- Many owners are enduring tenant concessions in the form of rental forbearance, build out allowances, etc. when trying to retain and attract new tenants. Although difficult to quantify, it’s reasonable to assume tenants could demand lower concessions for higher quality space.
Important note: in addition to the benefits above, owners using modified gross or gross leases receive another substantial benefit.
To the extent owners pay for repairs and/or utilities, their operating costs should decline substantially.
Although this all sounds good, the biggest questions remains – how do owners pay for a tenant investment when liquidity is needed to simply keep the doors open.
3) Funding from C-PACE
If the owner uses C-PACE, 100% of the tenant investment can be funded with annual payments delayed for up to 1 to 2 years in many cases.
In other words, with no $$$ out of pocket for at least a year, owners can enhance their ability to attract tenants which boosts their staying power while waiting for the market to normalize!
In addition to the above, C-PACE provides numerous other benefits to building owners:
- low annual payments from 20+ year financing,
- freedom to sell the building – lender can’t block the sale and the obligation is assumed by the buyer, and
- no total debt acceleration, owner guarantee, financial/operating covenants, or quarterly reporting.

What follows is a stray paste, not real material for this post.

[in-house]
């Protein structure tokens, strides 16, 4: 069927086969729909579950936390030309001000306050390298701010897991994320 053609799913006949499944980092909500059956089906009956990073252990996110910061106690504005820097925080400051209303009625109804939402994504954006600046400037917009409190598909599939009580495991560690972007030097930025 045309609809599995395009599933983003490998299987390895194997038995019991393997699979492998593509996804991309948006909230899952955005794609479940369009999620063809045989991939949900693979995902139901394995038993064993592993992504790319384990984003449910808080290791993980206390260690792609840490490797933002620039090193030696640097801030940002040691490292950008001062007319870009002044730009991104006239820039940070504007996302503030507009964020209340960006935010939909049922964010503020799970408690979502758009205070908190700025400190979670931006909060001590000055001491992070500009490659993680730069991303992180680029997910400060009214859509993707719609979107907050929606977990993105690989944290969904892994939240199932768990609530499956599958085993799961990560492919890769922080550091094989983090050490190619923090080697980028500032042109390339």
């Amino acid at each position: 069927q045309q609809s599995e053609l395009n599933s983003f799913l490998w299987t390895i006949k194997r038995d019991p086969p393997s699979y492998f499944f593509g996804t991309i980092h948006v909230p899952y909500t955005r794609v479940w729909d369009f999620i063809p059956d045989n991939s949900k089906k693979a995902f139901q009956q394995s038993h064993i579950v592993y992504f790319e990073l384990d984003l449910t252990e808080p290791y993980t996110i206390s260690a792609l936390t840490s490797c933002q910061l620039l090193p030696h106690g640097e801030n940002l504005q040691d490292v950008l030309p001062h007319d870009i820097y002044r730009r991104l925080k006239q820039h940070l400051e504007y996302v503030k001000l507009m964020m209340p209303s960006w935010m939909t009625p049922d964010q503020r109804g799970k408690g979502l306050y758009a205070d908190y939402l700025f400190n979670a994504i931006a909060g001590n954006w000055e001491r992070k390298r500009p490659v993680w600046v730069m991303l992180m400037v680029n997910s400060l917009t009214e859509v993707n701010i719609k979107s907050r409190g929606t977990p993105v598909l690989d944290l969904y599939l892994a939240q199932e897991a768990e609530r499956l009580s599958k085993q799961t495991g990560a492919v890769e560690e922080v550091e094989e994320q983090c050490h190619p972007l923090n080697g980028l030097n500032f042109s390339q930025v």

The discussion of C-PACE is purposefully narrow to fit the scope of this article. However, C-PACE also helps building owners derive liquidity from past building improvements and provides construction financing as a great long term alternative to mezzanine funding as shown in the Addendum below.
- The age-old split incentives problem should be considered a thing of the past.
- Owners benefit from “tenant investments” in three ways:
1) tenants value space which is safe and comfortable with low operating expenses,
2) financial concessions could be lowered, and
3) operating expenses decline for most owners with modified gross/gross leases.
- C-PACE provides 100% financing allowing owners to reap the benefits above.
Please feel free to comment or ask questions. The views of others are always appreciated.
Questions? Feel free to reach out to Larry Derrett, founder, and CEO of EnFlux Building Solutions.
About the author: Larry Derrett is the founder and CEO of EnFlux Building Solutions which provides: 1) an ongoing program to help service based contractors and ESCOs overcome the challenge of selling to the C-suite, and 2) funding solutions to building owners. Having sat on both sides of the desk as a banker and CFO, he brings a unique perspective to why businesses often fail to invest in efficiency projects.
It’s important to note that C-PACE is not available everywhere in the US as shown in both of the articles reference below.
C-PACE provides two other substantial benefits to building owners in both the owner occupied and tenant occupied segments as shown below:
1) recapitalization financing which provides owners with much needed liquidity by borrowing against a long list of building improvements made over the last 1 – 3 years as shown in the article below:
2) construction financing: which provides a great alternative to mezzanine debt as described in the article below: